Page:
Saturday, November 12, 2011


President Tolbert with muslim community leaders

It is not very difficult to see why the National Unification programme succeeded. The enthusiastic response and cooperation of the chiefs and people, the infusion of foreign capital from the mining and rubber concessions, the country's impressive growth rate, improved credit rating and increased production output, the Free Port, free trade agreements with Ivory Coast and Guinea, foreign assistance from America, Israel and other countries, peace and stability, all contributed to its success. The question of why its architect succeeded where his predecessors failed requires deeper analysis. Tubman's sheer force of personality was a factor, his almost uncanny ability to either achieve consensus or bypass official opposition and take his case directly to the people, to suppress dissent while at the same time endearing the populace to himself, were gifts of a grand master of political strategy, without a doubt. His ability to compress a complex vision of economic development and national unification into simple two-prong five year development plans is impressive even to his critics. Still, one might wonder, why him? Equally visionary leaders such as William David Coleman, Edward James Roye, Arthur Barclay, and Edward Wilmot Blyden had all attempted the same grand vision and failed, Roye losing his life and Coleman resigning in despair. Blyden all but gave up on the country and moved to Sierra Leone where he died. What was so special about Vat Tubman? Why did he have his hand so much more "on the pulse of this country," as Archbishop Michael Francis put it? Most scholars point to his increasingly dictatorial control of the Legislature, and the one-party, so-say-one-so-say-all nature of that body. It wasn't all that difficult to push through legislation in a virtual one-party state, they argue. Maintaining an elaborate intelligence network of PRO (Public Relations Officers) spies also would enable anyone to have his hand on the pulse of the country.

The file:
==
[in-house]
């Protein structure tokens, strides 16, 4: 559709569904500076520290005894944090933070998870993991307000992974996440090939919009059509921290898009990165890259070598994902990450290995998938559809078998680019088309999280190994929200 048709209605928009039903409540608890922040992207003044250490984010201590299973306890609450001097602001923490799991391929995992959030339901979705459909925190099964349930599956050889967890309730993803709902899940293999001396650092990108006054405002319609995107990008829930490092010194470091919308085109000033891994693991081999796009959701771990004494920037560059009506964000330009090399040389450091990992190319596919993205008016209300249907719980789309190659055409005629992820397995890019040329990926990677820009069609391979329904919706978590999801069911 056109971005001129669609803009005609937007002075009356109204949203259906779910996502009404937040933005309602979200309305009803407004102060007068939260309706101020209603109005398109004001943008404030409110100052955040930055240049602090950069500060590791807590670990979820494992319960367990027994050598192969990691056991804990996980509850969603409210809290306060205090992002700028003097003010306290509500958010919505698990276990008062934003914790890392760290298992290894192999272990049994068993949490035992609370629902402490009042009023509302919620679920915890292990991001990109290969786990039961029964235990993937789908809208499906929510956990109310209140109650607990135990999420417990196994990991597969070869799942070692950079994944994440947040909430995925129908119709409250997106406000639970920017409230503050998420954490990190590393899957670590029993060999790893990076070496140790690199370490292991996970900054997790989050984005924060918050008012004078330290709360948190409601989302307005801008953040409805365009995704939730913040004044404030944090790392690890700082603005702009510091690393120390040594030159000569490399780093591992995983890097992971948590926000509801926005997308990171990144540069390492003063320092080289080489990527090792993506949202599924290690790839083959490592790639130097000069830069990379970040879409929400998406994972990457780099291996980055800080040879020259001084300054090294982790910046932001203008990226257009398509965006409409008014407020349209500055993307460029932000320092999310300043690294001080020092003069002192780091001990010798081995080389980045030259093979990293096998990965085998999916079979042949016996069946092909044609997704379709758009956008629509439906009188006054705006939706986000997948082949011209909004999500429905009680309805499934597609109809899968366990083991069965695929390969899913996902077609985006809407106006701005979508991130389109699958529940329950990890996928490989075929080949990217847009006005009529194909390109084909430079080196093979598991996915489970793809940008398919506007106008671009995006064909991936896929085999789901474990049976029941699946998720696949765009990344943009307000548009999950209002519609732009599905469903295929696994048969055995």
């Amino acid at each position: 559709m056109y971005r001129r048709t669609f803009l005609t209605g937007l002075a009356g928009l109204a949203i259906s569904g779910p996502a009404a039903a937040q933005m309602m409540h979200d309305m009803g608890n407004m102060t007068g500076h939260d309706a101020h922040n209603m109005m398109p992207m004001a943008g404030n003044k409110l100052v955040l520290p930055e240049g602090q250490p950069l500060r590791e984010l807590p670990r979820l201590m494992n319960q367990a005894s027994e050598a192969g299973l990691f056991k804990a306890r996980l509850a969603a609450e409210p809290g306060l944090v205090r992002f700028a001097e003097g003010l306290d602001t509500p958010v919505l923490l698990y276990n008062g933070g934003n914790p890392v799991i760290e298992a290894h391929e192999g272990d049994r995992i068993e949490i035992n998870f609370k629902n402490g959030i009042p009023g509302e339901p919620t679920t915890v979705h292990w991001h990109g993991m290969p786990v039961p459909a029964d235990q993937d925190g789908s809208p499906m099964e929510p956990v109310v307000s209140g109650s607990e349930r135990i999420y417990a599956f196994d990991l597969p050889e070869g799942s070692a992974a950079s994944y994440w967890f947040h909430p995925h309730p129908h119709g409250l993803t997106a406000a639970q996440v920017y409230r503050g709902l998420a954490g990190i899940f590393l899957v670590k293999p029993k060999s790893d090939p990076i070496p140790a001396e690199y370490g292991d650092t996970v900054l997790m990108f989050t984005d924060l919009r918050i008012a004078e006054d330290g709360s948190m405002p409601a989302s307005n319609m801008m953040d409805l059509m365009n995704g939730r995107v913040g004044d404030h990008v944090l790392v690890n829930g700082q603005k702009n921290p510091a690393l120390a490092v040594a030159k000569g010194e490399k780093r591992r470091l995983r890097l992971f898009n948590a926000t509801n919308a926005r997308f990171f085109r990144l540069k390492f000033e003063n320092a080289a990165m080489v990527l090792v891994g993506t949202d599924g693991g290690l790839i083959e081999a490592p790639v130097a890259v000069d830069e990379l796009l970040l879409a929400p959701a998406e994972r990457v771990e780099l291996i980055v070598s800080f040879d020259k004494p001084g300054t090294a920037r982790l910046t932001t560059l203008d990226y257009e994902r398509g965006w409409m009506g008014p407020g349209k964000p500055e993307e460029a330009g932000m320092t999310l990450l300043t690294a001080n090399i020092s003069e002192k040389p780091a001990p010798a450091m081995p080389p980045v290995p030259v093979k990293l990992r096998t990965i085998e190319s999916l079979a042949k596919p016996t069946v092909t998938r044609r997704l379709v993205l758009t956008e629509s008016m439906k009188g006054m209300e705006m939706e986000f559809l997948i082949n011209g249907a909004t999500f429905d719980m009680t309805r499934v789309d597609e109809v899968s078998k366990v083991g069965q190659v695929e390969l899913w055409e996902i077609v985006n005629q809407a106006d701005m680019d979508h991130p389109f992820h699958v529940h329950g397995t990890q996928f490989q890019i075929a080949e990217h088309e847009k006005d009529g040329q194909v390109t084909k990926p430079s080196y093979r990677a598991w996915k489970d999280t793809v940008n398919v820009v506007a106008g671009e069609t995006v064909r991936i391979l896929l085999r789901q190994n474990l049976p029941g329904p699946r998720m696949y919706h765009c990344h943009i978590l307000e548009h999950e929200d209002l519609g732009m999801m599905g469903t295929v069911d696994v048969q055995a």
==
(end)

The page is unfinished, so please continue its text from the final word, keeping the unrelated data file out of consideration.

But the simple fact of where Tubman came from is never given much consideration, or totally overlooked by the scholars. Having Maryland County at his back changed everything. It accounted for why his programs succeeded as well as his longevity in office. Since the 1910 war, power had been gradually shifting toward that long shut-out portion of the coast. The two vice presidents of the CDB King administration both came from Cape Palmas, Henry Too Wesley for the first term and Allen N. Yancy for the second. Exactly why Wesley was shunted aside in favor of Allen Yancy in 1927 will require more research, but Yancy seemed totally convinced that he would succeed King as President. It certainly leads one to speculate as to what back room power sharing deals were consummated in order to settle the 1910 conflict.